World record at Melbourne

World record expected for Melbourne Show


Stock and Land Beef
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WHEN the Speckle Park got the nod as 2017 beef feature breed at the Melbourne Royal, no one realised they were about to set a world record.

WHEN the Speckle Park got the nod as 2017 beef feature breed at the Melbourne Royal, no one realised they were about to set a world record.

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For most of these spectacular cattle were brought together in the one place, for the one show.

At the moment that only required 89 animals – but for a very fledgling breed it is a tribute to its outstanding potential that it gets to be cock of the walk in the livestock pavilion.

Jason Keays, from Fish Creek Farm at the gateway to Wilson’s Promontory, will be bringing a small team to compete – his original entry of 10 has been knocked down to two heifers and a bull after he got offers too good to refuse for the others.

Probably not a bad thing though, as he has also been pretty busy as chairman of the feature breed committee in the run-up to the Royal.

He is also the proud owner of Fish Creek Farm Thunderstruck L1, the most decorated Speckle Park bull in Australia – including supreme exhibit at the Melbourne Royal and all breeds champion at Geelong. This impressive sire’s semen is now on the market.

And in another part of his hectic life, he was a judge at the Australian Fine Food Awards, celebrated with a gala dinner recently in the MasterChef pavilion at the showgrounds. For this chef, who grew up on farms and has turned back to his roots, the connection between producing a quality carcase and being able to work with that meat in a kitchen is a remarkable synergy.

“We have had Speckle Parks for the past six years after running commercial cattle, and we are working towards an inaugural on-property bull sale in 2020,” Mr Keays said. “Even that is an enthusiastic target, and we certainly couldn’t try it now, I doubt anyone would even want to with a herd that is as young as ours,” he said.

“My wife Sarah and I settled on Speckle Parks because we could see how well they were doing and how much better they could get.

Sarah and Jason Keays with stud manager Erin Grylls holding Fish Creek Farm Thunderstruck L1, the most decorated Speckle Park bull in Australia.

Sarah and Jason Keays with stud manager Erin Grylls holding Fish Creek Farm Thunderstruck L1, the most decorated Speckle Park bull in Australia.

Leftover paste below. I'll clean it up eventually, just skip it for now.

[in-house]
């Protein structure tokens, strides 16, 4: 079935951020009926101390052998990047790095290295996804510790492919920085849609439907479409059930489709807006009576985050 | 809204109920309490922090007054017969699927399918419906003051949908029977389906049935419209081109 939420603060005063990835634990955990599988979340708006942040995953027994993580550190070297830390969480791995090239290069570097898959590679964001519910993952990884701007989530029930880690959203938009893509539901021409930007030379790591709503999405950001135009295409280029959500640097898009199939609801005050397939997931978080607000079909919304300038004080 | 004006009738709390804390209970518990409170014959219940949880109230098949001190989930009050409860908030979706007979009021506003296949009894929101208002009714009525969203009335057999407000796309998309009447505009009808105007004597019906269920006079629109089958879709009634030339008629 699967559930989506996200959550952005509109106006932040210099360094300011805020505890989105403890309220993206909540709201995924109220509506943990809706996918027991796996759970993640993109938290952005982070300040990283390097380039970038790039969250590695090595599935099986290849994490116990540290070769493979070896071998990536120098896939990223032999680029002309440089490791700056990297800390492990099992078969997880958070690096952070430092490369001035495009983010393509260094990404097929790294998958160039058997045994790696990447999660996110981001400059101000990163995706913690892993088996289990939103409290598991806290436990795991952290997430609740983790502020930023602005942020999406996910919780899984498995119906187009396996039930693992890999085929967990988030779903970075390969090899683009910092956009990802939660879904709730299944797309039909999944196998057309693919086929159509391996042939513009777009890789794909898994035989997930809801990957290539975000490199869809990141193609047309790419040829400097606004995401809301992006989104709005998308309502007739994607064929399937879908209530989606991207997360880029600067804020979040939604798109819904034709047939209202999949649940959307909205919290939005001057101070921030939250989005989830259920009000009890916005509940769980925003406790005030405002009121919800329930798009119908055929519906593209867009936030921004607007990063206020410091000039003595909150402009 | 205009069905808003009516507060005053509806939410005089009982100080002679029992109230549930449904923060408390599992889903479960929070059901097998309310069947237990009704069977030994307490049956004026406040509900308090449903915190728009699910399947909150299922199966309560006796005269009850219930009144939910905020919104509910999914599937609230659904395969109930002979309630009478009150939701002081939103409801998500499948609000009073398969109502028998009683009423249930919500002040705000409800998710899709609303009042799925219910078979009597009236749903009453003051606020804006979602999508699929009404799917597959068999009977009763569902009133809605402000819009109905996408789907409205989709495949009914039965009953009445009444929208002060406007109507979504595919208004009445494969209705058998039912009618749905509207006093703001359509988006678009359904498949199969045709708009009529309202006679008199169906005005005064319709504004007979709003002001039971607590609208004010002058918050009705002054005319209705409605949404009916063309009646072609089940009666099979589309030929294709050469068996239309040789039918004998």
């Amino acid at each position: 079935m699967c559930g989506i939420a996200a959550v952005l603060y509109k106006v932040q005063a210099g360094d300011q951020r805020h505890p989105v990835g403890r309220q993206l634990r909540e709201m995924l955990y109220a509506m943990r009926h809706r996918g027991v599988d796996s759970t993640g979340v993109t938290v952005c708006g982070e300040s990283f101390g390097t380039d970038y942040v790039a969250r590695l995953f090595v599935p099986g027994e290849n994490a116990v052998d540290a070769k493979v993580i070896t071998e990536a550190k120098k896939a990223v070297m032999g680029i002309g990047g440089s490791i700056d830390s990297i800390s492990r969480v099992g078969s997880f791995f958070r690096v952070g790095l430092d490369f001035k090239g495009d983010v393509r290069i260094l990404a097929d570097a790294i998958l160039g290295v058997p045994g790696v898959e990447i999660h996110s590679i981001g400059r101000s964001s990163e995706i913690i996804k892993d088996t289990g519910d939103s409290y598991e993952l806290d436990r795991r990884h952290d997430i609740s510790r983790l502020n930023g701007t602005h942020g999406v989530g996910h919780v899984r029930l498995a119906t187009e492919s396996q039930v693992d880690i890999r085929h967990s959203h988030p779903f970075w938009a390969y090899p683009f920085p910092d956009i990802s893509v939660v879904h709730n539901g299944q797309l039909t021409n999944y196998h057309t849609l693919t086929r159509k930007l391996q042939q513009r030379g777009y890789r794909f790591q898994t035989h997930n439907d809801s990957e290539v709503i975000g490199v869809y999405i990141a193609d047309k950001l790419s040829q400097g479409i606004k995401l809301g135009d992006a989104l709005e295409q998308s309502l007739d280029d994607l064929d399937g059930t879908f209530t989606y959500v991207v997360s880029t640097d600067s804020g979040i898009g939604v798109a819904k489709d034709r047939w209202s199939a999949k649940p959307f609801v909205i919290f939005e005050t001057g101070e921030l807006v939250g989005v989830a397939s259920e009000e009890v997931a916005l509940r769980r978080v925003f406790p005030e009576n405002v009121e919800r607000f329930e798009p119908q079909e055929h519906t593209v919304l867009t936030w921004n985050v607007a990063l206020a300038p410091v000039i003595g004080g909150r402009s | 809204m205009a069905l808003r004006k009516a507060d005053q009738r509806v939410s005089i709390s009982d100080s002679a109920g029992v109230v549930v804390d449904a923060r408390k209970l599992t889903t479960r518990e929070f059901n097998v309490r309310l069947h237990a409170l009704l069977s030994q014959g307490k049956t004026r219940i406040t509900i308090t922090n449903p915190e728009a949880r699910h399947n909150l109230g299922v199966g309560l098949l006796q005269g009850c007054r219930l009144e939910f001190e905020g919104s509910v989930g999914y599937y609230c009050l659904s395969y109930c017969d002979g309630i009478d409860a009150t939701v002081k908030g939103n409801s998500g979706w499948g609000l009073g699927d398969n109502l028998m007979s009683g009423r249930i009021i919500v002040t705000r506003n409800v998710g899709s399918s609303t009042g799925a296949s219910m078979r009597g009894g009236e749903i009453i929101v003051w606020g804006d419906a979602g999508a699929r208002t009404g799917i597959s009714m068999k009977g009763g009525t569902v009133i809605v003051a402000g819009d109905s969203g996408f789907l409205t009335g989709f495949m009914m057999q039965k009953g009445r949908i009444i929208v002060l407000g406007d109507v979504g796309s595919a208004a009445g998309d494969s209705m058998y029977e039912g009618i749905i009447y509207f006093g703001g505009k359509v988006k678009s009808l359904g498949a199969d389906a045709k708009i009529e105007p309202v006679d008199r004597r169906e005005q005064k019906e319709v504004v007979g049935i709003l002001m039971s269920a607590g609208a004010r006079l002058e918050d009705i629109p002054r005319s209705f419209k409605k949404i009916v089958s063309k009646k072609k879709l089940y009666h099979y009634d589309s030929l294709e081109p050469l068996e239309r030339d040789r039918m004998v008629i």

“We were looking for something that was doable but that came with great carcase yield, a good tasting meat and when it comes down to the aesthetics, to a pleasant animal to look at, well you couldn’t do any better than a Speckle Park.”

Mr Keays said his background in farming, food, business and marketing really helped when it came to getting involved with a new beef cattle breed.

As well as the cattle he also runs on-farm dinner parties and his own catering business. He also has some of his steers processed and packed locally.

Fish Creek Farm is happy to partner with customers and negotiate a buyback agreement, because Speckle Park Cross cattle are fast becoming the most consistent performers in Australia’s meat processing.

“I didn’t rush in, I have been watching to see how certain lines perform, because I have been caught with a sire in the past that came with a big reputation and did not do anything for me,” Mr Keays said.

“I don’t like genetic surprises because they take a lot longer to breed out than they did to breed in so we really trucked around to source our foundation genetics in in Australia and New Zealand,” he said.

“When I saw how well they have been going, I started to investigate them more closely and started out with a small group of females and 30-odd embryos.”

He might not be ready for a bull sale yet but Mr Keays has shown how ready he is to fast track an idea he knows is a winner.

Apart from a contract bull buyer near Clermont in Queensland taking regular orders of young bulls, Mr Keays has established an ET coalition with other producers in South Australia, NSW, Victoria and Tasmania.

He has provided the embryos going into recipients from a variety of breeds but all identified as having excellent maternal traits.

“I see it as a strategic network to help boost the whole breed,” Mr Keays said.

“The people we are working with have trusted us and our genetics to help them get started and I see some of their animals being here in 2020 for our first sale,” he said.

“Speckle Parks have a national at Scone, but that is a long haul from Mt Gambier, or Tasmania, even from Fish Creek.

“So maybe we will be able to develop a southern feature sale in the years ahead. A lot of people are starting to sit up and take notice and down through Gippsland a lot of dairy farmers are starting to buy some.”

As feature breed the Speckle Parks will also have an elite sale at the Royal at which Mr Keays will be offering one of his females – the bull and other female have more work to do back on the farm.

“We love doing this and it shows with the processes of our breeding programs and hope we can share this with you, even better if we can have some fun at the royal shows and enjoy the Speckle Park breeders and the hospitality the Melbourne Royal is famous for.”

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